Sunday, February 27, 2011

Church Growth News

Makeni, Sierra Leone opening for missionary work

For the first time in about seven years, full-time missionaries will open an additional city in Sierra Leone to formal missionary work this March.  Located in central Sierra Leone, Makeni is the second largest city without LDS missionaries and has had a small number of members that have met for church meetings as a group under the Freetown Sierra Leone Mission Branch.  Missionaries report that as many as four branches or congregations will be organized in the coming month or so in Makeni as rapid membership growth has occurred.  Currently LDS missionaries and congregations function in Freetown, Bo, and Kenema.  The Sierra Leone Freetown Mission includes Sierra Leone and Liberia and its 60 elders assigned to the mission currently baptize approximately 100 converts a month. 

Cities opening for missionary work in Liberia

Full-time missionaries report that two additional cities in Liberia will open for missionary work in the coming months.  Currently LDS missionaries only serve in Monrovia.  In the late 2000s, branches were organized in Kakata and Harbel, which appear to be the cities that will most likely open for missionary work.  I will provide details once they become available.

City opens for missionary work in Ghana

Missionaries have just opened Asokwa, Ghana for missionary work.  Located near the medium-sized city of Obuasi, Asokwa has no wards or branches and any Latter-day Saints in the city meet as a group.

City opening for missionary work in Tanzania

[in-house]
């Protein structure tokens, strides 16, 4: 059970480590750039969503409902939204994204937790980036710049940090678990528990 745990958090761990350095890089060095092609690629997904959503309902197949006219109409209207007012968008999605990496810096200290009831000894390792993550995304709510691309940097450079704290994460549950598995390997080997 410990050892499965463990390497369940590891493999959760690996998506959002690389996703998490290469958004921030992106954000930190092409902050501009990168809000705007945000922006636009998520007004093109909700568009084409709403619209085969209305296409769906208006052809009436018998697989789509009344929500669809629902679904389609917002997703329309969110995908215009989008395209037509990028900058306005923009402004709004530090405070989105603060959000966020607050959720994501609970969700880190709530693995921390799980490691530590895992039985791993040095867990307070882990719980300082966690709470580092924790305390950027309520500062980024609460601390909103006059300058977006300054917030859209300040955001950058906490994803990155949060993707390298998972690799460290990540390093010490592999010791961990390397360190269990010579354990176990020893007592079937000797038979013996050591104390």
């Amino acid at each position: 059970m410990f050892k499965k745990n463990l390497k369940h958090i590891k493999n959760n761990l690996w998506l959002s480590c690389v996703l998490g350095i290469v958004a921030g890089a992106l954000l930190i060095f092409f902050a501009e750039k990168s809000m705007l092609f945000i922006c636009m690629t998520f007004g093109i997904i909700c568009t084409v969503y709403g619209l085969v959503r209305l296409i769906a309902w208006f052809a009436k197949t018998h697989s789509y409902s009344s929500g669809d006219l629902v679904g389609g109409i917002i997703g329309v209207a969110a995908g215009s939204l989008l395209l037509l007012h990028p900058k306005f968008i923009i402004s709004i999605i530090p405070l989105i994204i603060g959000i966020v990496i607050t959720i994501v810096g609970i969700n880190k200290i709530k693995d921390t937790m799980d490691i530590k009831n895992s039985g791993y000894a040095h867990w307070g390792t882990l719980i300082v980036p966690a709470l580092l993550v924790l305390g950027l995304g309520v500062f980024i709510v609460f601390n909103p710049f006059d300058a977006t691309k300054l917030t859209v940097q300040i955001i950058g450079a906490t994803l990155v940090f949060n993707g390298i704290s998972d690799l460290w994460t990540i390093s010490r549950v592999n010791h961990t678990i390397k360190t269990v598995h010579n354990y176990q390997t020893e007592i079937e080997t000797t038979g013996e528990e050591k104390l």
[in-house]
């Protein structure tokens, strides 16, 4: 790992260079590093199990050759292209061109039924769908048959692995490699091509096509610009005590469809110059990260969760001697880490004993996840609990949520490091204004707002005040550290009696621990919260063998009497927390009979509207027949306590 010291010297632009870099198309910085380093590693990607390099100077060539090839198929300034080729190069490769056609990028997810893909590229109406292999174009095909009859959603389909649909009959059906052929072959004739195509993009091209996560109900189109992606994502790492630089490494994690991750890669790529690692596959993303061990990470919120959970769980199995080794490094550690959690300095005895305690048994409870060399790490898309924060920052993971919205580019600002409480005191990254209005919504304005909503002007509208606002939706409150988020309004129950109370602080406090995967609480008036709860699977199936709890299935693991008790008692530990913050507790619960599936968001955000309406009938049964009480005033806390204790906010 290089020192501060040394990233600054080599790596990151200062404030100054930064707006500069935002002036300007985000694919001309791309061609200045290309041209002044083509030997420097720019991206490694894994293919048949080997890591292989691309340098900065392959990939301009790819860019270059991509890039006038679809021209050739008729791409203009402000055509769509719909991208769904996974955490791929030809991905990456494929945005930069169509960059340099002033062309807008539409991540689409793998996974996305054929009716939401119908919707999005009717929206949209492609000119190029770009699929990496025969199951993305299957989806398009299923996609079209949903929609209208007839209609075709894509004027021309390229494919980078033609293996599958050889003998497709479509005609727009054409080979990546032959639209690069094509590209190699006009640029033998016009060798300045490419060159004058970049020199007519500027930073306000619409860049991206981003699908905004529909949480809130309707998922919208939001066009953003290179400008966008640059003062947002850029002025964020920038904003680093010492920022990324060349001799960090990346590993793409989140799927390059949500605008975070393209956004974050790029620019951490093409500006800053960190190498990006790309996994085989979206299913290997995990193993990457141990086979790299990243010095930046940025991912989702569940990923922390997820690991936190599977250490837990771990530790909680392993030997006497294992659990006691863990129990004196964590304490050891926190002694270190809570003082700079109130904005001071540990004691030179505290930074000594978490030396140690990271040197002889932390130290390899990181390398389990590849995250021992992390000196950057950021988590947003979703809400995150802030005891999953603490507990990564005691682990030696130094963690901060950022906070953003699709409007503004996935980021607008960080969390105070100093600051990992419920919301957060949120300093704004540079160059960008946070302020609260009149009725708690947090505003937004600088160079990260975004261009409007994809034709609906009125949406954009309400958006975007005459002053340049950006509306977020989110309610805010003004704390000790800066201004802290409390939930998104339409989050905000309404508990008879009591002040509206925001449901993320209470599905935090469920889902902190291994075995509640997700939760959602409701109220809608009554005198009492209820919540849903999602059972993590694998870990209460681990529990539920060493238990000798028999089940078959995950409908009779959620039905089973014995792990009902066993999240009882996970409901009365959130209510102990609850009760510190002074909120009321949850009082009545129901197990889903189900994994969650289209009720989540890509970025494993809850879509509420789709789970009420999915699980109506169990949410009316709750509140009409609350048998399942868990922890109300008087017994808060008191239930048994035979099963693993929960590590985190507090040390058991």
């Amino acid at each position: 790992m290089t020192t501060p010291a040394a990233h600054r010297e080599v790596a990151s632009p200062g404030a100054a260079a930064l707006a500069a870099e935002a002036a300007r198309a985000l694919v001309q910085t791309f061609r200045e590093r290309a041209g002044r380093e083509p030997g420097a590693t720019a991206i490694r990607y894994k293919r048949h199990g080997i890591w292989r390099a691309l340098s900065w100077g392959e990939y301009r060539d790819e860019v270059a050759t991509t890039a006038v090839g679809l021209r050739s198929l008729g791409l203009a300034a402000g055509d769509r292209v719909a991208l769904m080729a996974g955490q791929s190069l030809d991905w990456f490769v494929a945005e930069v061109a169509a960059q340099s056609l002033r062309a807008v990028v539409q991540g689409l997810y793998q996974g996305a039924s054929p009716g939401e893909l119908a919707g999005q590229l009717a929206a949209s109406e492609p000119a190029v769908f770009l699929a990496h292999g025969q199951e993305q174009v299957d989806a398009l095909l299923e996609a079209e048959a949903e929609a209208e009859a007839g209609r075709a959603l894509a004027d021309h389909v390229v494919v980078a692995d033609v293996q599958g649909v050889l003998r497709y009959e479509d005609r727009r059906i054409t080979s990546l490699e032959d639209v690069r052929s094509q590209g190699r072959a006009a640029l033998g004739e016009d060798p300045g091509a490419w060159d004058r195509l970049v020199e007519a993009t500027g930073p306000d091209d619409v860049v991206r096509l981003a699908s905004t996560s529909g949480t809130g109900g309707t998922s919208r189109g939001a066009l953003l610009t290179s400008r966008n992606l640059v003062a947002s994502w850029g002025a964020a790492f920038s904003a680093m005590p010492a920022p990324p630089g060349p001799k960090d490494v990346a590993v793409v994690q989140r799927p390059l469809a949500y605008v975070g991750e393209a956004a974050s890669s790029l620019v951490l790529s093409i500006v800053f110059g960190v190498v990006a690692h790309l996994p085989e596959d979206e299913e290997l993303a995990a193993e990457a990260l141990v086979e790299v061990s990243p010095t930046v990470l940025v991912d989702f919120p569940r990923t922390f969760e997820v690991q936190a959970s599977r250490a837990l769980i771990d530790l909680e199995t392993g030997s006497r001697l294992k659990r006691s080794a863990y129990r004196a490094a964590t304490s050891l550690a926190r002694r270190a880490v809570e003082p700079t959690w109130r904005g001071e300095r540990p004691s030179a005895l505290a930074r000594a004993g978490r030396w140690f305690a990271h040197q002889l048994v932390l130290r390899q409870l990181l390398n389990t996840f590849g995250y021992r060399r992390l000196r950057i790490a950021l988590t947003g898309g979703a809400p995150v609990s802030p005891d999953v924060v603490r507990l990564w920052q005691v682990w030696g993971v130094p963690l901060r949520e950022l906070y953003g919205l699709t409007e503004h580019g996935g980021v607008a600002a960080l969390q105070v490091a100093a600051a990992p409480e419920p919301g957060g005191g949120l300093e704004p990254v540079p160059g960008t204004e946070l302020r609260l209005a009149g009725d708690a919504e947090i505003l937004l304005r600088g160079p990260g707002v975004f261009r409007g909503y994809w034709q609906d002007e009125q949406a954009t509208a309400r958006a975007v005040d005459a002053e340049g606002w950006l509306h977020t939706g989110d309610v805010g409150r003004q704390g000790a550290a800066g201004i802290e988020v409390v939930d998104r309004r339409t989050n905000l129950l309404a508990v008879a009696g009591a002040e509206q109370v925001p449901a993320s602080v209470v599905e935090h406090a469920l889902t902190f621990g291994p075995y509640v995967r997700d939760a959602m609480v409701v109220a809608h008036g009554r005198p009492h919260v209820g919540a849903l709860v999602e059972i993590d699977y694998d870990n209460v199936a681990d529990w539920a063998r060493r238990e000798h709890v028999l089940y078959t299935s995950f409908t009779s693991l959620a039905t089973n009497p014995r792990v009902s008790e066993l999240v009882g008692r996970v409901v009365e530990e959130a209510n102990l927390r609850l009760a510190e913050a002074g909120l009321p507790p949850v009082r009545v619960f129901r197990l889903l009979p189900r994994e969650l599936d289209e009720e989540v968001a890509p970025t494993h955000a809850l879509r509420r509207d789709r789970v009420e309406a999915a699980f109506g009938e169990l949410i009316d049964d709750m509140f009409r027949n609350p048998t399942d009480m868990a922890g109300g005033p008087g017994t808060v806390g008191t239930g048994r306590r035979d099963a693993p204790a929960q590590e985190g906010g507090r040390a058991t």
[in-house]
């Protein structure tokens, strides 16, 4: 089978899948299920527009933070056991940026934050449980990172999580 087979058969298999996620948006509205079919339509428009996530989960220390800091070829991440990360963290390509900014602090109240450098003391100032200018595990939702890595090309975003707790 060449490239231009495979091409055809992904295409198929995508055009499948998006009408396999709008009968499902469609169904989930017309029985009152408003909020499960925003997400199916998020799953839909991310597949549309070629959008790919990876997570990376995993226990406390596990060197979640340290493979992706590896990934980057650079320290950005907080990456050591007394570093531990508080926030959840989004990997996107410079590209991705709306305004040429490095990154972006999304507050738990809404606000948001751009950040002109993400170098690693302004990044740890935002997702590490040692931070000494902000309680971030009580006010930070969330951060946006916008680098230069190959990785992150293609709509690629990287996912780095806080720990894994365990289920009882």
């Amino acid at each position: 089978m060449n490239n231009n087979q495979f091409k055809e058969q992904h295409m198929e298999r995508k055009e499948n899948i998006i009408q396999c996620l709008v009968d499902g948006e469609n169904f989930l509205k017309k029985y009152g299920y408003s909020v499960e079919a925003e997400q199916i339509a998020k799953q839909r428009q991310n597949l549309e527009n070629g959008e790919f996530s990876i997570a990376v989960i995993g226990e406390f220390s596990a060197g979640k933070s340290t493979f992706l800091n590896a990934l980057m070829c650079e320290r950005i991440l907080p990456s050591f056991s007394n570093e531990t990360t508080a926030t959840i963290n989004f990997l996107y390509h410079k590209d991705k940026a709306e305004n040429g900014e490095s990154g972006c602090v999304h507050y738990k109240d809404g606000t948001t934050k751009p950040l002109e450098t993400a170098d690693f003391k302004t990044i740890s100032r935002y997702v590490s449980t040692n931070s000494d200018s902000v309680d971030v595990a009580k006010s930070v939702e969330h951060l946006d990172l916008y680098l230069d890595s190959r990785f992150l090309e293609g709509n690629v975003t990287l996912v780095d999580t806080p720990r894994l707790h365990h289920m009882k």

Full-time missionaries will soon be assigned to Mwanza, Tanzania which bring the total number of cities with an LDS presence to three in the country.  Mwanza is the largest city in northeastern Tanzania and offers favorable conditions for rapid church growth for Latter-day Saints . Some Latter-day Saints have moved to the city from the Arusha area in recent years.  Full-time missionaries will also begin teaching in Swahili for the first time in Tanzania rather than English, which will likely foster stronger church growth. 

2 comments:

John Pack Lambert said...

It is a bit surprising that the Church is only in three cities in Tanzania, but I guess the principal is building from centers of stregth. Teaching the gospel in Swahili is a good development, but still not reaching most of the population in their mother tongue. Still, you have to start from somewhere.

Thankyou for the detailed reports. Your work in posting these blogs is appreciated.

Ray said...

There's tremendous potential in Tanzania with only 5 branches and 45 million people. Perhaps it will become as successful as Ghana, Nigeria, The Congo, South Africa, etc. Use of Swahili will be a great help to missionary work.